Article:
For serious coffee lovers, the ritual surrounding the brew is as important as drinking the elixir itself.
Blue Bottle Studio Kyoto, which opened in March a few minutes’ walk from the city’s municipal zoo, elevates this notion to new heights with precisely crafted 90-minute tasting sessions. The studio operates only in spring and autumn — Kyoto’s peak travel seasons — but the intimate, minimalist space inside Blue Bottle Kyoto Cafe Hanare, an annex to the Blue Bottle Kyoto Cafe, feels a world away from the teeming crowds outside.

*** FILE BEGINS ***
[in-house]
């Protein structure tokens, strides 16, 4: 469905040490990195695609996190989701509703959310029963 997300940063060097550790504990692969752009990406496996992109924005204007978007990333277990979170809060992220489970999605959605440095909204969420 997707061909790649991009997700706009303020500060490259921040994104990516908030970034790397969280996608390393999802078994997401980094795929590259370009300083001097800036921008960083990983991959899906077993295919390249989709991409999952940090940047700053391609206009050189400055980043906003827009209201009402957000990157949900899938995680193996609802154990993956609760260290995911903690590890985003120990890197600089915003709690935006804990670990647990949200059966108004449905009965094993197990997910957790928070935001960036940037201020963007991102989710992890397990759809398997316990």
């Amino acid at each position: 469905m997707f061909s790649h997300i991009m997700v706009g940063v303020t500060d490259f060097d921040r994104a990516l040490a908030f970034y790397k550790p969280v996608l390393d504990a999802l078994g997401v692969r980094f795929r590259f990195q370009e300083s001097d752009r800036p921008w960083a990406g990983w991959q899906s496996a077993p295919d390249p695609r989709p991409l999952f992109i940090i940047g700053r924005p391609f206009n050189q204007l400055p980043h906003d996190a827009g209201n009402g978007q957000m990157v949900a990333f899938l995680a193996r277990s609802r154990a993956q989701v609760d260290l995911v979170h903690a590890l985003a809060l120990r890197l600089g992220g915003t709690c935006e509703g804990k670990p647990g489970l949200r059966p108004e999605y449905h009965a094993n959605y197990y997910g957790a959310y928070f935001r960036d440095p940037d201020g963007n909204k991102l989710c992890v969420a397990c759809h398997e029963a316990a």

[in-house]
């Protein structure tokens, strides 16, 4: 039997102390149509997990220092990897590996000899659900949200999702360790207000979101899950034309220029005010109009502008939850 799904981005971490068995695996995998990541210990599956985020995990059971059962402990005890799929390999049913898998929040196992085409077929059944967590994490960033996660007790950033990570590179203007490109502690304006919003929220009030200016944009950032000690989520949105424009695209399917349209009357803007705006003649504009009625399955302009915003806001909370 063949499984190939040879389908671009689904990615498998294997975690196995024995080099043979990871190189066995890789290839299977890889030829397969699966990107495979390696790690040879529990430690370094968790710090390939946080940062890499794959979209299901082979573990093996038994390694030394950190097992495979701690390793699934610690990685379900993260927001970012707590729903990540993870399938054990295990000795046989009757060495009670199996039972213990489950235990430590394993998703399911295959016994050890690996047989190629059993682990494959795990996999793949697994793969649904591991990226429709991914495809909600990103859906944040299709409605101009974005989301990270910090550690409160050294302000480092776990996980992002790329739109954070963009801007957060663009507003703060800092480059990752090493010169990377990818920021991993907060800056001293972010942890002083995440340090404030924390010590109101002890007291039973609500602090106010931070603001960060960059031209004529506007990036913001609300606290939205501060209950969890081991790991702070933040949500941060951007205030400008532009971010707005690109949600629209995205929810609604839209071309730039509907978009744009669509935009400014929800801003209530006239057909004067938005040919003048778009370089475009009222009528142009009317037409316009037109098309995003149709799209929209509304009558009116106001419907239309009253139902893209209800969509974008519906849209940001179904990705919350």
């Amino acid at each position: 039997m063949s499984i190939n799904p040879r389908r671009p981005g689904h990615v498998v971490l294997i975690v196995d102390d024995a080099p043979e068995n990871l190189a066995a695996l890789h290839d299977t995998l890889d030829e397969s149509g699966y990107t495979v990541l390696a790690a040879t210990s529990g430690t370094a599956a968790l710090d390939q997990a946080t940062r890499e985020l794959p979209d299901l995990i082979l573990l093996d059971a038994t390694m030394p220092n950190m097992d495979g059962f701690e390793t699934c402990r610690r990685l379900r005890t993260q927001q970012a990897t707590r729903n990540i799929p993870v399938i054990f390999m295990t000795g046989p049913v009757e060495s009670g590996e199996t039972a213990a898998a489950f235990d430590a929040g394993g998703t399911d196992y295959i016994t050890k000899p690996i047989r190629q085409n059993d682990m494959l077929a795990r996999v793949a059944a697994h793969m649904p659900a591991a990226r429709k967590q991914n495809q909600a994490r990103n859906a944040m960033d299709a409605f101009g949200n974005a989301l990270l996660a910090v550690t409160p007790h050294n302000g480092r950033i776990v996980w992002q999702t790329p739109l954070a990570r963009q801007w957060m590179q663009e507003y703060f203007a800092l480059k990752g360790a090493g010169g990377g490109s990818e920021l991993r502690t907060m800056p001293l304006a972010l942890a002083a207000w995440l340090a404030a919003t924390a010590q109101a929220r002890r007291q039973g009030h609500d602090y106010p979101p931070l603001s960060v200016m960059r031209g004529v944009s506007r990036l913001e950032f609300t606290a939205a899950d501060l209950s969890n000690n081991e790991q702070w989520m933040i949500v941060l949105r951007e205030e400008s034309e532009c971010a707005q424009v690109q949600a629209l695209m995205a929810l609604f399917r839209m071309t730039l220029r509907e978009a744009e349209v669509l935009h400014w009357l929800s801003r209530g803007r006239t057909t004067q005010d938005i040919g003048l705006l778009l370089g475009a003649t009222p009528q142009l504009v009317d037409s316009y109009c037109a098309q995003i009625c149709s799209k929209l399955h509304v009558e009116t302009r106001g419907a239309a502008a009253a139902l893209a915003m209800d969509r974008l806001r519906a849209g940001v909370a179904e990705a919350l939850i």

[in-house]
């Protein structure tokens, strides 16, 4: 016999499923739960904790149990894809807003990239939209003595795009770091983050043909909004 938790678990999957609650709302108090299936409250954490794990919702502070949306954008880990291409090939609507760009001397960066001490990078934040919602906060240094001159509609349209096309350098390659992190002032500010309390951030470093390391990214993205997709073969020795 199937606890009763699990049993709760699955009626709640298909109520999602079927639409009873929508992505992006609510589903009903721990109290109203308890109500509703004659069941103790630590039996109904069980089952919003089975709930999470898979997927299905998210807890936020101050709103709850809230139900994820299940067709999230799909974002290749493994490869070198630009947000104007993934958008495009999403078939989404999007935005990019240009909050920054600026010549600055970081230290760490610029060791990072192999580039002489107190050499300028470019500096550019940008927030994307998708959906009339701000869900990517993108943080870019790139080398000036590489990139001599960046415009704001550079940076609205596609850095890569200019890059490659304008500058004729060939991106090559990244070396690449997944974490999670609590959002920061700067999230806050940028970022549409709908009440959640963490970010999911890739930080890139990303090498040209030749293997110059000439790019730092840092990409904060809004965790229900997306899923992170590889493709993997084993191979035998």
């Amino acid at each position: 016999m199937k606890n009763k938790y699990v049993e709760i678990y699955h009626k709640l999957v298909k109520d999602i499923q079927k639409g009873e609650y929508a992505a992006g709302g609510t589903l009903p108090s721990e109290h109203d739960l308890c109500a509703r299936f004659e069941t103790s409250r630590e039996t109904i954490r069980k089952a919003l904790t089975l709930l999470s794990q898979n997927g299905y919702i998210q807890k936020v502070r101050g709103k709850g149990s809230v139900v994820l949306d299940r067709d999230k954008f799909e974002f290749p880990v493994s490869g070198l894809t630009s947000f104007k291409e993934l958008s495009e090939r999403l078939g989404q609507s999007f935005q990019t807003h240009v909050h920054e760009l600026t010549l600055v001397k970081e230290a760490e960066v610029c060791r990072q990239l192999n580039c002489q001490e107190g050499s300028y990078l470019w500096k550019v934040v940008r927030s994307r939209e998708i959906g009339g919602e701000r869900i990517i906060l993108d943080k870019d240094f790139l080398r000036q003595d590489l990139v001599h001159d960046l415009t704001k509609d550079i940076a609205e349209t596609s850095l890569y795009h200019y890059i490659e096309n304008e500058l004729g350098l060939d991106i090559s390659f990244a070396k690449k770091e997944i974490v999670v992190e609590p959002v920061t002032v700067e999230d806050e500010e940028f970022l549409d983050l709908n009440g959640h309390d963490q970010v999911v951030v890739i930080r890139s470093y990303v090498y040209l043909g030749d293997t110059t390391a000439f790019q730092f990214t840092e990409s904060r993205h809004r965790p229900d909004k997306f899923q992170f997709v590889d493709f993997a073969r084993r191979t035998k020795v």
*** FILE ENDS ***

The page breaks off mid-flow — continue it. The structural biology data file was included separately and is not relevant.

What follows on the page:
When I arrive for my 10 a.m. reservation on a recent autumn morning, there’s already a line snaking outside of the cafe, which is housed in a refurbished machiya (traditional townhouse) directly in front of the studio. Dressed in a beige linen uniform, barista Riko Wakahoi leads me upstairs through an indigo noren curtain adorned with the company’s distinctive bottle logo. Architect Jo Nagasaka’s design of the interior combines wood and tatami mats with earthen walls to create a serene and elegant atmosphere. Exposed sections reveal strands of straw, an integral part of the traditional tsuchikabe (wattle and daub) technique used to construct the walls.